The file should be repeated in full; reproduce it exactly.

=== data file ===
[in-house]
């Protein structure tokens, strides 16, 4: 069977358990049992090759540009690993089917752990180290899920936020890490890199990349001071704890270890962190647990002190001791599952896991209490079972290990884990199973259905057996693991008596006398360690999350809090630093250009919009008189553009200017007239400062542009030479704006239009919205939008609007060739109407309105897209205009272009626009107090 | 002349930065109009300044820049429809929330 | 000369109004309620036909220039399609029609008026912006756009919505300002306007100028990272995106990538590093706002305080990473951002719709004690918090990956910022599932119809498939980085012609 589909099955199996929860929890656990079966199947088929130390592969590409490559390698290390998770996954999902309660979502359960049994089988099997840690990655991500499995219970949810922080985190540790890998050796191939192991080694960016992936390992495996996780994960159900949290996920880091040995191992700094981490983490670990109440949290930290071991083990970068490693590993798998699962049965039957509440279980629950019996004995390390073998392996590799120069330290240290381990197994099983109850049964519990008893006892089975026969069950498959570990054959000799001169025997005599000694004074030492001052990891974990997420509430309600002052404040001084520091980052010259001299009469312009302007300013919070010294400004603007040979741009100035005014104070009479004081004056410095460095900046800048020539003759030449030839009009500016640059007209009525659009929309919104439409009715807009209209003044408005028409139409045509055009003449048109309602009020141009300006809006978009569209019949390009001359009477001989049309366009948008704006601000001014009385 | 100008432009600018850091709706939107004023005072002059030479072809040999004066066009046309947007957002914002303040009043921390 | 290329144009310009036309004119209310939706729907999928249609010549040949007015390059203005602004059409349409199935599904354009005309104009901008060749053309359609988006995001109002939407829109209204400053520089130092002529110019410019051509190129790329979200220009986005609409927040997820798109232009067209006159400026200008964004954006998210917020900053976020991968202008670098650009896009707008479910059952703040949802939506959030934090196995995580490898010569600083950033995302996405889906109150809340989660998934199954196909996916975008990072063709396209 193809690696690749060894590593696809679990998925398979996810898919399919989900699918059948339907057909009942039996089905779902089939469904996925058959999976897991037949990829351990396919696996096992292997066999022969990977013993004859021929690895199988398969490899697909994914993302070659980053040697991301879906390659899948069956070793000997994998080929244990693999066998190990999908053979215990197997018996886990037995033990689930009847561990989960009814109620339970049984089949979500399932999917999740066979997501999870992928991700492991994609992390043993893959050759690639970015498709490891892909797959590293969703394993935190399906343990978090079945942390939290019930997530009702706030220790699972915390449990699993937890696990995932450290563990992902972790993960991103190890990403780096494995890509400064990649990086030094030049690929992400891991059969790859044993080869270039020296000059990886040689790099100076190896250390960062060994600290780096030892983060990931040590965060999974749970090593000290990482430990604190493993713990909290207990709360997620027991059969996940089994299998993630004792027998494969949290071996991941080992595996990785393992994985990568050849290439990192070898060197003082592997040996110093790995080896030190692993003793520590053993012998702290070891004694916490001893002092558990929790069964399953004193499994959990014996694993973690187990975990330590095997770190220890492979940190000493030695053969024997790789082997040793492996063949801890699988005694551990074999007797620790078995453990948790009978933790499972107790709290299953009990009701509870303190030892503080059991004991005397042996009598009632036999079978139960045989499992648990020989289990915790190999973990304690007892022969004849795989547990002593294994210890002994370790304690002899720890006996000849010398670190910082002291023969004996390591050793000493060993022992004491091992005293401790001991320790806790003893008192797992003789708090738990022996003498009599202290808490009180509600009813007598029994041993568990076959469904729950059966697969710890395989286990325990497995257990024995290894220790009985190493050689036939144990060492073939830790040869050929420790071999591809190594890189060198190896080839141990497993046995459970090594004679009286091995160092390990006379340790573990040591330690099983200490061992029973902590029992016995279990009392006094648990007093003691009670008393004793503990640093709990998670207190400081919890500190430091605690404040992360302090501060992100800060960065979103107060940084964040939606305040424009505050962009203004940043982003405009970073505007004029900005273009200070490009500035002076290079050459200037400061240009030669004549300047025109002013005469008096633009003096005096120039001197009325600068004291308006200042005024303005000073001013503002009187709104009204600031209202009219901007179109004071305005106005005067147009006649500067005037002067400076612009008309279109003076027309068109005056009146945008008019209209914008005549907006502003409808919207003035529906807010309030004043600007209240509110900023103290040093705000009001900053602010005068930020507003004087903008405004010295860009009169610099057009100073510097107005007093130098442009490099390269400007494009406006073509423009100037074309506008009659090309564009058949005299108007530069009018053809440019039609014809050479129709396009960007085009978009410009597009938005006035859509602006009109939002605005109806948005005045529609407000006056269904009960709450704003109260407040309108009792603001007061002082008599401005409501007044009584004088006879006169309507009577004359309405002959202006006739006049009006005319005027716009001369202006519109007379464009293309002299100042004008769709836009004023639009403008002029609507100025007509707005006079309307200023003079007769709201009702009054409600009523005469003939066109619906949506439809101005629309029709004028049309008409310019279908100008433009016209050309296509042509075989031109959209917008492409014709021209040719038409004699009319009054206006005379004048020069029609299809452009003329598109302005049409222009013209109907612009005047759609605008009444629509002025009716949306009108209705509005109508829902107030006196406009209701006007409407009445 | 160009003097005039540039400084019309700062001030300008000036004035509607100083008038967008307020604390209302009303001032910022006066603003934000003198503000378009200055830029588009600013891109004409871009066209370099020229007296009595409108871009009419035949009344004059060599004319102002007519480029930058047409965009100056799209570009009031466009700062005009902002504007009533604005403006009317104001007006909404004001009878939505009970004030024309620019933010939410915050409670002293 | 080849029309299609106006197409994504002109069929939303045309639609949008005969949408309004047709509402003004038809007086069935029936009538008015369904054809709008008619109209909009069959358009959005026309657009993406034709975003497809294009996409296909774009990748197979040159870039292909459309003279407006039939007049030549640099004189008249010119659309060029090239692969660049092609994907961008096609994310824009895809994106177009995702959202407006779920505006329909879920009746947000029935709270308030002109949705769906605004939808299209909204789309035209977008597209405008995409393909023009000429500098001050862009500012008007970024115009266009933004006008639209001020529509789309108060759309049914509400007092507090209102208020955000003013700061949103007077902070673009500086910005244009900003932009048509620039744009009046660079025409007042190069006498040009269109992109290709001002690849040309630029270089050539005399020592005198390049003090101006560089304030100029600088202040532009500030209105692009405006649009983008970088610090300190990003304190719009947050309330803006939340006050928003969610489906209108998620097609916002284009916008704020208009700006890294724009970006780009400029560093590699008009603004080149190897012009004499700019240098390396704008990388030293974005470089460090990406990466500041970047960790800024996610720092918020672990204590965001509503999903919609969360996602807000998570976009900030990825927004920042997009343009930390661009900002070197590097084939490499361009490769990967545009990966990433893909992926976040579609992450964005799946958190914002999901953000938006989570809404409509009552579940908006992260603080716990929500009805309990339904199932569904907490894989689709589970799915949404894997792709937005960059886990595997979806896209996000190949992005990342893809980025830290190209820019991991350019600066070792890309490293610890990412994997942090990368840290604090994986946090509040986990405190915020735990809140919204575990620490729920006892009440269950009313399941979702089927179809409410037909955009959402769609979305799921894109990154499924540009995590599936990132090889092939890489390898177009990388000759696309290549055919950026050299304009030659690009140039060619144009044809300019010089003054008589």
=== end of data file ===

[in-house]
């Protein structure tokens, strides 16, 4: 069977358990049992090759540009690993089917752990180290899920936020890490890199990349001071704890270890962190647990002190001791599952896991209490079972290990884990199973259905057996693991008596006398360690999350809090630093250009919009008189553009200017007239400062542009030479704006239009919205939008609007060739109407309105897209205009272009626009107090 | 002349930065109009300044820049429809929330 | 000369109004309620036909220039399609029609008026912006756009919505300002306007100028990272995106990538590093706002305080990473951002719709004690918090990956910022599932119809498939980085012609 589909099955199996929860929890656990079966199947088929130390592969590409490559390698290390998770996954999902309660979502359960049994089988099997840690990655991500499995219970949810922080985190540790890998050796191939192991080694960016992936390992495996996780994960159900949290996920880091040995191992700094981490983490670990109440949290930290071991083990970068490693590993798998699962049965039957509440279980629950019996004995390390073998392996590799120069330290240290381990197994099983109850049964519990008893006892089975026969069950498959570990054959000799001169025997005599000694004074030492001052990891974990997420509430309600002052404040001084520091980052010259001299009469312009302007300013919070010294400004603007040979741009100035005014104070009479004081004056410095460095900046800048020539003759030449030839009009500016640059007209009525659009929309919104439409009715807009209209003044408005028409139409045509055009003449048109309602009020141009300006809006978009569209019949390009001359009477001989049309366009948008704006601000001014009385 | 100008432009600018850091709706939107004023005072002059030479072809040999004066066009046309947007957002914002303040009043921390 | 290329144009310009036309004119209310939706729907999928249609010549040949007015390059203005602004059409349409199935599904354009005309104009901008060749053309359609988006995001109002939407829109209204400053520089130092002529110019410019051509190129790329979200220009986005609409927040997820798109232009067209006159400026200008964004954006998210917020900053976020991968202008670098650009896009707008479910059952703040949802939506959030934090196995995580490898010569600083950033995302996405889906109150809340989660998934199954196909996916975008990072063709396209 193809690696690749060894590593696809679990998925398979996810898919399919989900699918059948339907057909009942039996089905779902089939469904996925058959999976897991037949990829351990396919696996096992292997066999022969990977013993004859021929690895199988398969490899697909994914993302070659980053040697991301879906390659899948069956070793000997994998080929244990693999066998190990999908053979215990197997018996886990037995033990689930009847561990989960009814109620339970049984089949979500399932999917999740066979997501999870992928991700492991994609992390043993893959050759690639970015498709490891892909797959590293969703394993935190399906343990978090079945942390939290019930997530009702706030220790699972915390449990699993937890696990995932450290563990992902972790993960991103190890990403780096494995890509400064990649990086030094030049690929992400891991059969790859044993080869270039020296000059990886040689790099100076190896250390960062060994600290780096030892983060990931040590965060999974749970090593000290990482430990604190493993713990909290207990709360997620027991059969996940089994299998993630004792027998494969949290071996991941080992595996990785393992994985990568050849290439990192070898060197003082592997040996110093790995080896030190692993003793520590053993012998702290070891004694916490001893002092558990929790069964399953004193499994959990014996694993973690187990975990330590095997770190220890492979940190000493030695053969024997790789082997040793492996063949801890699988005694551990074999007797620790078995453990948790009978933790499972107790709290299953009990009701509870303190030892503080059991004991005397042996009598009632036999079978139960045989499992648990020989289990915790190999973990304690007892022969004849795989547990002593294994210890002994370790304690002899720890006996000849010398670190910082002291023969004996390591050793000493060993022992004491091992005293401790001991320790806790003893008192797992003789708090738990022996003498009599202290808490009180509600009813007598029994041993568990076959469904729950059966697969710890395989286990325990497995257990024995290894220790009985190493050689036939144990060492073939830790040869050929420790071999591809190594890189060198190896080839141990497993046995459970090594004679009286091995160092390990006379340790573990040591330690099983200490061992029973902590029992016995279990009392006094648990007093003691009670008393004793503990640093709990998670207190400081919890500190430091605690404040992360302090501060992100800060960065979103107060940084964040939606305040424009505050962009203004940043982003405009970073505007004029900005273009200070490009500035002076290079050459200037400061240009030669004549300047025109002013005469008096633009003096005096120039001197009325600068004291308006200042005024303005000073001013503002009187709104009204600031209202009219901007179109004071305005106005005067147009006649500067005037002067400076612009008309279109003076027309068109005056009146945008008019209209914008005549907006502003409808919207003035529906807010309030004043600007209240509110900023103290040093705000009001900053602010005068930020507003004087903008405004010295860009009169610099057009100073510097107005007093130098442009490099390269400007494009406006073509423009100037074309506008009659090309564009058949005299108007530069009018053809440019039609014809050479129709396009960007085009978009410009597009938005006035859509602006009109939002605005109806948005005045529609407000006056269904009960709450704003109260407040309108009792603001007061002082008599401005409501007044009584004088006879006169309507009577004359309405002959202006006739006049009006005319005027716009001369202006519109007379464009293309002299100042004008769709836009004023639009403008002029609507100025007509707005006079309307200023003079007769709201009702009054409600009523005469003939066109619906949506439809101005629309029709004028049309008409310019279908100008433009016209050309296509042509075989031109959209917008492409014709021209040719038409004699009319009054206006005379004048020069029609299809452009003329598109302005049409222009013209109907612009005047759609605008009444629509002025009716949306009108209705509005109508829902107030006196406009209701006007409407009445 | 160009003097005039540039400084019309700062001030300008000036004035509607100083008038967008307020604390209302009303001032910022006066603003934000003198503000378009200055830029588009600013891109004409871009066209370099020229007296009595409108871009009419035949009344004059060599004319102002007519480029930058047409965009100056799209570009009031466009700062005009902002504007009533604005403006009317104001007006909404004001009878939505009970004030024309620019933010939410915050409670002293 | 080849029309299609106006197409994504002109069929939303045309639609949008005969949408309004047709509402003004038809007086069935029936009538008015369904054809709008008619109209909009069959358009959005026309657009993406034709975003497809294009996409296909774009990748197979040159870039292909459309003279407006039939007049030549640099004189008249010119659309060029090239692969660049092609994907961008096609994310824009895809994106177009995702959202407006779920505006329909879920009746947000029935709270308030002109949705769906605004939808299209909204789309035209977008597209405008995409393909023009000429500098001050862009500012008007970024115009266009933004006008639209001020529509789309108060759309049914509400007092507090209102208020955000003013700061949103007077902070673009500086910005244009900003932009048509620039744009009046660079025409007042190069006498040009269109992109290709001002690849040309630029270089050539005399020592005198390049003090101006560089304030100029600088202040532009500030209105692009405006649009983008970088610090300190990003304190719009947050309330803006939340006050928003969610489906209108998620097609916002284009916008704020208009700006890294724009970006780009400029560093590699008009603004080149190897012009004499700019240098390396704008990388030293974005470089460090990406990466500041970047960790800024996610720092918020672990204590965001509503999903919609969360996602807000998570976009900030990825927004920042997009343009930390661009900002070197590097084939490499361009490769990967545009990966990433893909992926976040579609992450964005799946958190914002999901953000938006989570809404409509009552579940908006992260603080716990929500009805309990339904199932569904907490894989689709589970799915949404894997792709937005960059886990595997979806896209996000190949992005990342893809980025830290190209820019991991350019600066070792890309490293610890990412994997942090990368840290604090994986946090509040986990405190915020735990809140919204575990620490729920006892009440269950009313399941979702089927179809409410037909955009959402769609979305799921894109990154499924540009995590599936990132090889092939890489390898177009990388000759696309290549055919950026050299304009030659690009140039060619144009044809300019010089003054008589």